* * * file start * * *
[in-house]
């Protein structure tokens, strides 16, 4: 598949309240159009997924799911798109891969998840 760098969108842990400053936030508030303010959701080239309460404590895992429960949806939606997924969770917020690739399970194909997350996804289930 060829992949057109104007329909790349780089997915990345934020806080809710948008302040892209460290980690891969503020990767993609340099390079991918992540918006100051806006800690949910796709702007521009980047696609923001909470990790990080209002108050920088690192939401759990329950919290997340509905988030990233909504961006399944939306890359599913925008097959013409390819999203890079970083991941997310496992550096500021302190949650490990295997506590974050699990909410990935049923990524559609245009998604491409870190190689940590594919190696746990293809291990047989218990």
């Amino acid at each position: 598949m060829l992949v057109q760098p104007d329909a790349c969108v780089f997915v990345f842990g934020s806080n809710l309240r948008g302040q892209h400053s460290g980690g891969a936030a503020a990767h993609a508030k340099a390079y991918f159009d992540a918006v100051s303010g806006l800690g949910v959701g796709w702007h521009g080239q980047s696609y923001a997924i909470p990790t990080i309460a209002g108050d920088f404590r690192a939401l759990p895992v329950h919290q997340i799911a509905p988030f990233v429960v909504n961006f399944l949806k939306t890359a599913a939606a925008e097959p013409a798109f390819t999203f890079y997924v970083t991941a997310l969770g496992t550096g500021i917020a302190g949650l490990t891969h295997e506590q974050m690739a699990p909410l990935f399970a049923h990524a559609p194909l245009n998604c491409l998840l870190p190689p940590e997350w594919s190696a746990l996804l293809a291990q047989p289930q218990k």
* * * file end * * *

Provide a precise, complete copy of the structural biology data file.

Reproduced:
[in-house]
């Protein structure tokens, strides 16, 4: 598949309240159009997924799911798109891969998840 760098969108842990400053936030508030303010959701080239309460404590895992429960949806939606997924969770917020690739399970194909997350996804289930 060829992949057109104007329909790349780089997915990345934020806080809710948008302040892209460290980690891969503020990767993609340099390079991918992540918006100051806006800690949910796709702007521009980047696609923001909470990790990080209002108050920088690192939401759990329950919290997340509905988030990233909504961006399944939306890359599913925008097959013409390819999203890079970083991941997310496992550096500021302190949650490990295997506590974050699990909410990935049923990524559609245009998604491409870190190689940590594919190696746990293809291990047989218990």
């Amino acid at each position: 598949m060829l992949v057109q760098p104007d329909a790349c969108v780089f997915v990345f842990g934020s806080n809710l309240r948008g302040q892209h400053s460290g980690g891969a936030a503020a990767h993609a508030k340099a390079y991918f159009d992540a918006v100051s303010g806006l800690g949910v959701g796709w702007h521009g080239q980047s696609y923001a997924i909470p990790t990080i309460a209002g108050d920088f404590r690192a939401l759990p895992v329950h919290q997340i799911a509905p988030f990233v429960v909504n961006f399944l949806k939306t890359a599913a939606a925008e097959p013409a798109f390819t999203f890079y997924v970083t991941a997310l969770g496992t550096g500021i917020a302190g949650l490990t891969h295997e506590q974050m690739a699990p909410l990935f399970a049923h990524a559609p194909l245009n998604c491409l998840l870190p190689p940590e997350w594919s190696a746990l996804l293809a291990q047989p289930q218990k």